Established in 1945 by Paul Contos, this legendary Chicago continental restaurant became famous under Paul's son, Bill. When it was open this was the oldest French restaurant in Chicago,  and only exceeded in prestige by Le Francais (which also just recently closed).
Bill Contos died in April 1993 and though the restaurant was struggling, his wife, Regina kept it open for a few more years, long enough to see its 50th anniversary.
Paul Contos opened Chez Paul at Delaware Avenue off Michigan Avenue but moved it into the McCormick mansion in 1964 after refurbishing the building. The steps and pillars are marble, as is the mantel in the Louis Room, which was presented to McCormick when he was Ambassador to Italy by Victor Emannuel III, King of Italy.
A replica of the restaurant's interior was used for a scene in the 1980 film The Blues Brothers. Bill Contos said of the replica, "It was either that or ship the McCormick mansion to the West Coast, and this just seemed easier."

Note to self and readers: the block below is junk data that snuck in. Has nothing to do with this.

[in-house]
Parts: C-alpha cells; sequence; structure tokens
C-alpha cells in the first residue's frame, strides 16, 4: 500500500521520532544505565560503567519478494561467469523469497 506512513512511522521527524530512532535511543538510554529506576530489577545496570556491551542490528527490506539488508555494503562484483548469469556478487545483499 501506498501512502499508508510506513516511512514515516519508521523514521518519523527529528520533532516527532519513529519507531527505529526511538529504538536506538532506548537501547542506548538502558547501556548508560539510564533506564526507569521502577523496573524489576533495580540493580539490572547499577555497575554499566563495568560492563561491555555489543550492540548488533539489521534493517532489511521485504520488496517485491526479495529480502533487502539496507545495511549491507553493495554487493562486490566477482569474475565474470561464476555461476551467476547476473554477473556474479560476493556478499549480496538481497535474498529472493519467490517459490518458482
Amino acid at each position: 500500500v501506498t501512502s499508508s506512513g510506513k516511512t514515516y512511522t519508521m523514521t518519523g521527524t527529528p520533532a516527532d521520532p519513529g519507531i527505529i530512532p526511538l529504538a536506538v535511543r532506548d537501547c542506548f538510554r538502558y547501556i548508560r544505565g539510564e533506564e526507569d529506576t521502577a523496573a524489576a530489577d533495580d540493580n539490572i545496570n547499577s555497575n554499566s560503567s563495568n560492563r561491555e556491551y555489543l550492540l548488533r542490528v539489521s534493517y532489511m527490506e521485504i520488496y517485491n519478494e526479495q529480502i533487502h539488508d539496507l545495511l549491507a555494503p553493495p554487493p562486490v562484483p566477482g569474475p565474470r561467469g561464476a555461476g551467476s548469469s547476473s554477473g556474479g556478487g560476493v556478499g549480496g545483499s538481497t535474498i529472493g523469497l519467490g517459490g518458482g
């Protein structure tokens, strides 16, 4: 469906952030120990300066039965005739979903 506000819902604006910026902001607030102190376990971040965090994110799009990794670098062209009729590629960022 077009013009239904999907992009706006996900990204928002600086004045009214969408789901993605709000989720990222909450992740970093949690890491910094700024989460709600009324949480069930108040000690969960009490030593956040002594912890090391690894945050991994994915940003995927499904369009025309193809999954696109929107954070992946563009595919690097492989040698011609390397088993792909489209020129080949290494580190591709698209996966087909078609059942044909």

A similar set was used in the 1985 movie Ferris Bueller's Day Off.
- Pacyga, Dominic A.; Skerrett, Ellen (1986). Chicago, City of Neighborhoods: Histories & Tours. Loyola University Press. pp. p. 43. ISBN 0-8294-0497-X.
- "Legendary Chicago restaurant closes". chowhound.com. Retrieved 2008-03-13.
- "William Contos Obituary". News Library.com. 1993-04-28. Retrieved 2008-03-14.
- Maggie Daly. "Rosalynn will skip Carter's visit here". Chicago Tribune. October 12, 1979. D6.
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